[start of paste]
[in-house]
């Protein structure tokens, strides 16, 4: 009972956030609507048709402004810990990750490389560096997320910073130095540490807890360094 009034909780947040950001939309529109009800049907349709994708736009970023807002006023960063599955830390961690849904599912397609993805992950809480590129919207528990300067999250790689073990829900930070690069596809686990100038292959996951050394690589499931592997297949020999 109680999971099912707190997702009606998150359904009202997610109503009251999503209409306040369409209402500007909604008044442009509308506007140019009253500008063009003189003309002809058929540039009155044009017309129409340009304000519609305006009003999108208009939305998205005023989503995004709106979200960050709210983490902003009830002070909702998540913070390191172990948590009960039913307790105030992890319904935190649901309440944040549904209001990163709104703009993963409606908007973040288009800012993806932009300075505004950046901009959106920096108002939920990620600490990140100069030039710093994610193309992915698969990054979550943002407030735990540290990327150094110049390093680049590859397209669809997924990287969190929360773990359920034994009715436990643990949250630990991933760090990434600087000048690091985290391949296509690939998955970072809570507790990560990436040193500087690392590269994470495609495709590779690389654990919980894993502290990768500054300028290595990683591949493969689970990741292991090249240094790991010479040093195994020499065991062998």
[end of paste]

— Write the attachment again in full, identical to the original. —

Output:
[in-house]
């Protein structure tokens, strides 16, 4: 009972956030609507048709402004810990990750490389560096997320910073130095540490807890360094 009034909780947040950001939309529109009800049907349709994708736009970023807002006023960063599955830390961690849904599912397609993805992950809480590129919207528990300067999250790689073990829900930070690069596809686990100038292959996951050394690589499931592997297949020999 109680999971099912707190997702009606998150359904009202997610109503009251999503209409306040369409209402500007909604008044442009509308506007140019009253500008063009003189003309002809058929540039009155044009017309129409340009304000519609305006009003999108208009939305998205005023989503995004709106979200960050709210983490902003009830002070909702998540913070390191172990948590009960039913307790105030992890319904935190649901309440944040549904209001990163709104703009993963409606908007973040288009800012993806932009300075505004950046901009959106920096108002939920990620600490990140100069030039710093994610193309992915698969990054979550943002407030735990540290990327150094110049390093680049590859397209669809997924990287969190929360773990359920034994009715436990643990949250630990991933760090990434600087000048690091985290391949296509690939998955970072809570507790990560990436040193500087690392590269994470495609495709590779690389654990919980894993502290990768500054300028290595990683591949493969689970990741292991090249240094790991010479040093195994020499065991062998």